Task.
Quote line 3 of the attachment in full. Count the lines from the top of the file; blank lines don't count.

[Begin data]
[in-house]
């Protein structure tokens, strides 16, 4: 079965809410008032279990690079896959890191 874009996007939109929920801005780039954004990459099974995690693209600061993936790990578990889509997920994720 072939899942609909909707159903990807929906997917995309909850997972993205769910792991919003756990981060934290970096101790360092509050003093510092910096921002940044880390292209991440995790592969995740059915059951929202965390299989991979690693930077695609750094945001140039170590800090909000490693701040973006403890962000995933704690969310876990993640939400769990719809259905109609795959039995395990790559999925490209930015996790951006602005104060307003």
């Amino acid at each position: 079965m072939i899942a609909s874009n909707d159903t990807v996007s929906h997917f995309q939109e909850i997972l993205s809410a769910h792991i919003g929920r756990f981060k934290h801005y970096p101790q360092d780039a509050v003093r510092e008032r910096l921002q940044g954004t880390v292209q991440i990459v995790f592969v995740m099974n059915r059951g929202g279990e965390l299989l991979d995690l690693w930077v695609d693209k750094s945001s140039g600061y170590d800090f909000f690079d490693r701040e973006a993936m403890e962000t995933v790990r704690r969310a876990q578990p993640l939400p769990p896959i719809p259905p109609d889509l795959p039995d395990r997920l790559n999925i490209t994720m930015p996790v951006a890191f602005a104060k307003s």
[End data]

């Amino acid at each position: 079965m072939i899942a609909s874009n909707d159903t990807v996007s929906h997917f995309q939109e909850i997972l993205s809410a769910h792991i919003g929920r756990f981060k934290h801005y970096p101790q360092d780039a509050v003093r510092e008032r910096l921002q940044g954004t880390v292209q991440i990459v995790f592969v995740m099974n059915r059951g929202g279990e965390l299989l991979d995690l690693w930077v695609d693209k750094s945001s140039g600061y170590d800090f909000f690079d490693r701040e973006a993936m403890e962000t995933v790990r704690r969310a876990q578990p993640l939400p769990p896959i719809p259905p109609d889509l795959p039995d395990r997920l790559n999925i490209t994720m930015p996790v951006a890191f602005a104060k307003s």